Destinations announced for Shenandoah University’s Global Citizenship Project
WINCHESTER, Va. (WHSV) - Groups of students at Shenandoah University are in for the trip of a lifetime.
Thanks to the university’s ‘Global Citizenship Project’ (GCP), students, faculty and staff are given the opportunity to travel internationally.
Wednesday, they learned where they will be spending their spring break during the 33rd International Convocation.
“I was flabbergasted, I’m going to Argentina. It was just, I was just so shocked like my jaw dropped to the floor I was like ‘Oh my god like really?’ I’m still kind of shaking from it,” Shadyamond, a student at Shenandoah University said.
Every spring break, select groups get to experience an all-expenses-paid international trip.
However, the five groups didn’t know where they would be headed in the spring until Wednesday afternoon.
“I hope I get to engage with a lot of different cultures that reside in the country and just see the world. I know it’s such a small portion but I think it’s going to lead to a new opening if that makes sense ... a new chapter,” Liberty Tennyson, a student at Shenandoah University said.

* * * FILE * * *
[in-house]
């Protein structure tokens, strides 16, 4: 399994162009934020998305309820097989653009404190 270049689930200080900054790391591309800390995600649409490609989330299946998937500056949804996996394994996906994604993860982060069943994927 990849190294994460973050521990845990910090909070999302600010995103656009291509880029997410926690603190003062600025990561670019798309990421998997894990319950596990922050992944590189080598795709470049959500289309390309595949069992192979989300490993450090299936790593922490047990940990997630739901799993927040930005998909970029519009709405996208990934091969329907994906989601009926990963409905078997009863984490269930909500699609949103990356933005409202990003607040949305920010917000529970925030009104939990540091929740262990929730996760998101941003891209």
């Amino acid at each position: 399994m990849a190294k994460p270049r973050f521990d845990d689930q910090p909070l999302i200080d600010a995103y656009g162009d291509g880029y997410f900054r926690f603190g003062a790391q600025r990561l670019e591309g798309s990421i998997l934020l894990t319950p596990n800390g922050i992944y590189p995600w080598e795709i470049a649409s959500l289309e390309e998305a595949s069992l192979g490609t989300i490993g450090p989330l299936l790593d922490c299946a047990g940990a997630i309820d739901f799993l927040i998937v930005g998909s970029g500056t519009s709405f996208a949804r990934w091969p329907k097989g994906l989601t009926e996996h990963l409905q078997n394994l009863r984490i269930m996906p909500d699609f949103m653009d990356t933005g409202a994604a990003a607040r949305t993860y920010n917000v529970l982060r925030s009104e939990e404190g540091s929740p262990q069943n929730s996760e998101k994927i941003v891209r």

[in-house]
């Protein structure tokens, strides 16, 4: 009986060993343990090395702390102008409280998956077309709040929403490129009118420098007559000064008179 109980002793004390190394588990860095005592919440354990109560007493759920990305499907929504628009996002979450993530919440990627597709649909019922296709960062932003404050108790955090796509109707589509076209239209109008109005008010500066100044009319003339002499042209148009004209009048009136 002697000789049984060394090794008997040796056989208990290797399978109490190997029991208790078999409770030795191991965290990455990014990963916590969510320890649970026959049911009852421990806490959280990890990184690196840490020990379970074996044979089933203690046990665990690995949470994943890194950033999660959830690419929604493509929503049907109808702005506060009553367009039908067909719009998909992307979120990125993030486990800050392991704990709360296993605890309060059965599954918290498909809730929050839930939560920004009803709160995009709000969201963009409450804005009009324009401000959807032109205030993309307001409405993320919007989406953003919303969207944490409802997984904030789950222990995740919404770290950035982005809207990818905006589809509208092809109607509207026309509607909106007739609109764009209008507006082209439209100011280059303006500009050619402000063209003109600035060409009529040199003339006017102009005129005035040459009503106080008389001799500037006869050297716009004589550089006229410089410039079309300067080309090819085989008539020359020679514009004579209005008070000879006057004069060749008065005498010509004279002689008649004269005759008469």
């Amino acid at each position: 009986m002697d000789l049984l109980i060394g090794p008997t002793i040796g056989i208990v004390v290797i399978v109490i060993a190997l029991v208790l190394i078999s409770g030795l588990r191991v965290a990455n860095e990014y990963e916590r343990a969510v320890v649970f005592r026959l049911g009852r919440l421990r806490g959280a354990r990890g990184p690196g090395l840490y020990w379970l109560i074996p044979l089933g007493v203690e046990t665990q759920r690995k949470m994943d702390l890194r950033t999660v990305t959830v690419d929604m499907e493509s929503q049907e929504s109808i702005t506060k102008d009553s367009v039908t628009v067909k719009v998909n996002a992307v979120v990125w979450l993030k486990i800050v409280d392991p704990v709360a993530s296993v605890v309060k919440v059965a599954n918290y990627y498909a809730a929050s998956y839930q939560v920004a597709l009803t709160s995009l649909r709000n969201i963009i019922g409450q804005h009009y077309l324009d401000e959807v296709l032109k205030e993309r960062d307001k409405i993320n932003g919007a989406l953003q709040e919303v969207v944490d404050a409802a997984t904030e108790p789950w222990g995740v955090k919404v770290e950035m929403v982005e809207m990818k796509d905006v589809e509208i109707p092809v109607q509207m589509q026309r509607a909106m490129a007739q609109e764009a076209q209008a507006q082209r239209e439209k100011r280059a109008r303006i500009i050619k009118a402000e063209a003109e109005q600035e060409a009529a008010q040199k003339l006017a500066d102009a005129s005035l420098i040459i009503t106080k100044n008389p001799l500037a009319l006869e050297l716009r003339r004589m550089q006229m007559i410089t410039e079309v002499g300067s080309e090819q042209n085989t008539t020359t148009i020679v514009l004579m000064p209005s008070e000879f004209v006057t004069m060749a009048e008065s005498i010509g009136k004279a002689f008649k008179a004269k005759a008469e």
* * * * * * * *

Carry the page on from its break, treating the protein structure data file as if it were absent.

Next spring, American Samoa, Argentina, India, Slovenia and Zambia will host members of GCP from Shenandoah University.
Originally from Staunton, Reece Levin said he is excited to continue his travels outside of the Shenandoah Valley.
“I kind of just want those memories to then tell my kids, tell my grandkids and show other people, tell other people like how’s it’s like in other countries, things we do differently,” Levin said.
Some students have spent much of their lives traveling and want to participate in GCP to continue growing and learning with different countries.
“If we stay in the same place for like our whole lives our perspective around the world is kind of skewed but when you see how big it is and how different we are in different parts of the world we just grow into a different, better person,” Virgilio Vazquez, a student at Shenandoah University said.
For nearly 20 years, SU has offered GCP experiences as a way to get the people on campus more exposure and a better understanding of different cultures and ways of life.
“A lot of people say, ‘it changed my life’ and it really does,” Bethany Galipeau-Konate, director of international programs said. “They now are able to be more empathetic to their neighbor from somewhere around the world or a little more patient with someone whose first language isn’t English.”
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